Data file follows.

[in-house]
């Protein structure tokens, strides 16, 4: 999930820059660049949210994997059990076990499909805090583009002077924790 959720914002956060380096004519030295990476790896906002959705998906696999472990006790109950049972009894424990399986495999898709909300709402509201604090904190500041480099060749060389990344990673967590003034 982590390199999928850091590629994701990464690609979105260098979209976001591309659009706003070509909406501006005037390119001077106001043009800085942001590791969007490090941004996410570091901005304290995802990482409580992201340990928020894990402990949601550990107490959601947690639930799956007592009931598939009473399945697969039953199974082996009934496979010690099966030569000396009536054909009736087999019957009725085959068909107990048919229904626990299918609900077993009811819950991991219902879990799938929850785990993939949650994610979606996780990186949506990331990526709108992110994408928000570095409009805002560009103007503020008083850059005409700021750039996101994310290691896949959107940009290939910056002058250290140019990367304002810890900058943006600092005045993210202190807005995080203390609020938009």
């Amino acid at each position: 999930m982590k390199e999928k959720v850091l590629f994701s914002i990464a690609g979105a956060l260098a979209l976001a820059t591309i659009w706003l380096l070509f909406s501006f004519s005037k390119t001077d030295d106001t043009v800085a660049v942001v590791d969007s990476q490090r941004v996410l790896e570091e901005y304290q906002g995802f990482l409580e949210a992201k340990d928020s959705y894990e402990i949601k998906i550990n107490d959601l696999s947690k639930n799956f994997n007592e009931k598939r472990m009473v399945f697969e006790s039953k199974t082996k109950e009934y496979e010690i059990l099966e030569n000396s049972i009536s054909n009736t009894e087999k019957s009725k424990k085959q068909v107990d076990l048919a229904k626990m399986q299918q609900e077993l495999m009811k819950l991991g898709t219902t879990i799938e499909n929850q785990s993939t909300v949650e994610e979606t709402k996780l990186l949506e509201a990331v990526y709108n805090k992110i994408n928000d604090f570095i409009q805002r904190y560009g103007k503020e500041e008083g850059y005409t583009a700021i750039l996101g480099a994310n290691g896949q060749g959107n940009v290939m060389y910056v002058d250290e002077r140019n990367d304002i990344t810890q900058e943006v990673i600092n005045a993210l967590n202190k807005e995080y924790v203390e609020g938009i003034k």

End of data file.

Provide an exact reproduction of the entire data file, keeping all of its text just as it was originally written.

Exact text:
[in-house]
């Protein structure tokens, strides 16, 4: 999930820059660049949210994997059990076990499909805090583009002077924790 959720914002956060380096004519030295990476790896906002959705998906696999472990006790109950049972009894424990399986495999898709909300709402509201604090904190500041480099060749060389990344990673967590003034 982590390199999928850091590629994701990464690609979105260098979209976001591309659009706003070509909406501006005037390119001077106001043009800085942001590791969007490090941004996410570091901005304290995802990482409580992201340990928020894990402990949601550990107490959601947690639930799956007592009931598939009473399945697969039953199974082996009934496979010690099966030569000396009536054909009736087999019957009725085959068909107990048919229904626990299918609900077993009811819950991991219902879990799938929850785990993939949650994610979606996780990186949506990331990526709108992110994408928000570095409009805002560009103007503020008083850059005409700021750039996101994310290691896949959107940009290939910056002058250290140019990367304002810890900058943006600092005045993210202190807005995080203390609020938009």
């Amino acid at each position: 999930m982590k390199e999928k959720v850091l590629f994701s914002i990464a690609g979105a956060l260098a979209l976001a820059t591309i659009w706003l380096l070509f909406s501006f004519s005037k390119t001077d030295d106001t043009v800085a660049v942001v590791d969007s990476q490090r941004v996410l790896e570091e901005y304290q906002g995802f990482l409580e949210a992201k340990d928020s959705y894990e402990i949601k998906i550990n107490d959601l696999s947690k639930n799956f994997n007592e009931k598939r472990m009473v399945f697969e006790s039953k199974t082996k109950e009934y496979e010690i059990l099966e030569n000396s049972i009536s054909n009736t009894e087999k019957s009725k424990k085959q068909v107990d076990l048919a229904k626990m399986q299918q609900e077993l495999m009811k819950l991991g898709t219902t879990i799938e499909n929850q785990s993939t909300v949650e994610e979606t709402k996780l990186l949506e509201a990331v990526y709108n805090k992110i994408n928000d604090f570095i409009q805002r904190y560009g103007k503020e500041e008083g850059y005409t583009a700021i750039l996101g480099a994310n290691g896949q060749g959107n940009v290939m060389y910056v002058d250290e002077r140019n990367d304002i990344t810890q900058e943006v990673i600092n005045a993210l967590n202190k807005e995080y924790v203390e609020g938009i003034k």